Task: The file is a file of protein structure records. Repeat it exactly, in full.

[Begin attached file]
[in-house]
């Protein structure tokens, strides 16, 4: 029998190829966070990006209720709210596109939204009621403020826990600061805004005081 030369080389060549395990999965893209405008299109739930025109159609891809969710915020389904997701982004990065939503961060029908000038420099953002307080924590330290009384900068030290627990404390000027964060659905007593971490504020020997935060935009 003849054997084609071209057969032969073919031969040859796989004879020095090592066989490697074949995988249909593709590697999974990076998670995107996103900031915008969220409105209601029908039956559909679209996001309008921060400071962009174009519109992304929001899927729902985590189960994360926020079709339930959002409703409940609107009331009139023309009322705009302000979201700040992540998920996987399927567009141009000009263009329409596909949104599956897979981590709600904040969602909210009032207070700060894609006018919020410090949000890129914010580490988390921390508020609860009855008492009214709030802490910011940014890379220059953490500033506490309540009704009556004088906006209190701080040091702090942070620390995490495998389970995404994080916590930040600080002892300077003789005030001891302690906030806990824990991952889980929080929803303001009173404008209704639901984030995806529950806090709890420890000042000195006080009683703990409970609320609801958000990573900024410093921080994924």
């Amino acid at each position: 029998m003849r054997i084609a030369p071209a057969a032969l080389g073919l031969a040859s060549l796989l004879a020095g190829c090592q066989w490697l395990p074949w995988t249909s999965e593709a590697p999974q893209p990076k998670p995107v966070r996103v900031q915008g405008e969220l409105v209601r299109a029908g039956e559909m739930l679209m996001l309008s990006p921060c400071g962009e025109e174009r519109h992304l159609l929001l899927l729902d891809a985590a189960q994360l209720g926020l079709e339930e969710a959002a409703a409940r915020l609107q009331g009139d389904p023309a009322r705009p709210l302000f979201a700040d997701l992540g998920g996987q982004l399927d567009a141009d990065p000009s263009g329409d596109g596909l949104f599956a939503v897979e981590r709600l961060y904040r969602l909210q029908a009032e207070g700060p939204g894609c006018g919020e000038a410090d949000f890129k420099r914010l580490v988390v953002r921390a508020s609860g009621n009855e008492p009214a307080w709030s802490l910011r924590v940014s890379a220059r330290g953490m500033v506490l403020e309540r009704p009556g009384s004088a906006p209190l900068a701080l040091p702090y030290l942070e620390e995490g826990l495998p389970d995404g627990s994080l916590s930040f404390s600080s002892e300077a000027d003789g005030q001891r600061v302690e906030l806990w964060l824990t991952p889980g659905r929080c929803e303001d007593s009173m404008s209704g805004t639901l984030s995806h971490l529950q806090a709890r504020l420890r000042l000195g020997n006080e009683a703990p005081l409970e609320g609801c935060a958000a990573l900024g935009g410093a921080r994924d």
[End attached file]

[in-house]
């Protein structure tokens, strides 16, 4: 029998190829966070990006209720709210596109939204009621403020826990600061805004005081 030369080389060549395990999965893209405008299109739930025109159609891809969710915020389904997701982004990065939503961060029908000038420099953002307080924590330290009384900068030290627990404390000027964060659905007593971490504020020997935060935009 003849054997084609071209057969032969073919031969040859796989004879020095090592066989490697074949995988249909593709590697999974990076998670995107996103900031915008969220409105209601029908039956559909679209996001309008921060400071962009174009519109992304929001899927729902985590189960994360926020079709339930959002409703409940609107009331009139023309009322705009302000979201700040992540998920996987399927567009141009000009263009329409596909949104599956897979981590709600904040969602909210009032207070700060894609006018919020410090949000890129914010580490988390921390508020609860009855008492009214709030802490910011940014890379220059953490500033506490309540009704009556004088906006209190701080040091702090942070620390995490495998389970995404994080916590930040600080002892300077003789005030001891302690906030806990824990991952889980929080929803303001009173404008209704639901984030995806529950806090709890420890000042000195006080009683703990409970609320609801958000990573900024410093921080994924």
């Amino acid at each position: 029998m003849r054997i084609a030369p071209a057969a032969l080389g073919l031969a040859s060549l796989l004879a020095g190829c090592q066989w490697l395990p074949w995988t249909s999965e593709a590697p999974q893209p990076k998670p995107v966070r996103v900031q915008g405008e969220l409105v209601r299109a029908g039956e559909m739930l679209m996001l309008s990006p921060c400071g962009e025109e174009r519109h992304l159609l929001l899927l729902d891809a985590a189960q994360l209720g926020l079709e339930e969710a959002a409703a409940r915020l609107q009331g009139d389904p023309a009322r705009p709210l302000f979201a700040d997701l992540g998920g996987q982004l399927d567009a141009d990065p000009s263009g329409d596109g596909l949104f599956a939503v897979e981590r709600l961060y904040r969602l909210q029908a009032e207070g700060p939204g894609c006018g919020e000038a410090d949000f890129k420099r914010l580490v988390v953002r921390a508020s609860g009621n009855e008492p009214a307080w709030s802490l910011r924590v940014s890379a220059r330290g953490m500033v506490l403020e309540r009704p009556g009384s004088a906006p209190l900068a701080l040091p702090y030290l942070e620390e995490g826990l495998p389970d995404g627990s994080l916590s930040f404390s600080s002892e300077a000027d003789g005030q001891r600061v302690e906030l806990w964060l824990t991952p889980g659905r929080c929803e303001d007593s009173m404008s209704g805004t639901l984030s995806h971490l529950q806090a709890r504020l420890r000042l000195g020997n006080e009683a703990p005081l409970e609320g609801c935060a958000a990573l900024g935009g410093a921080r994924d």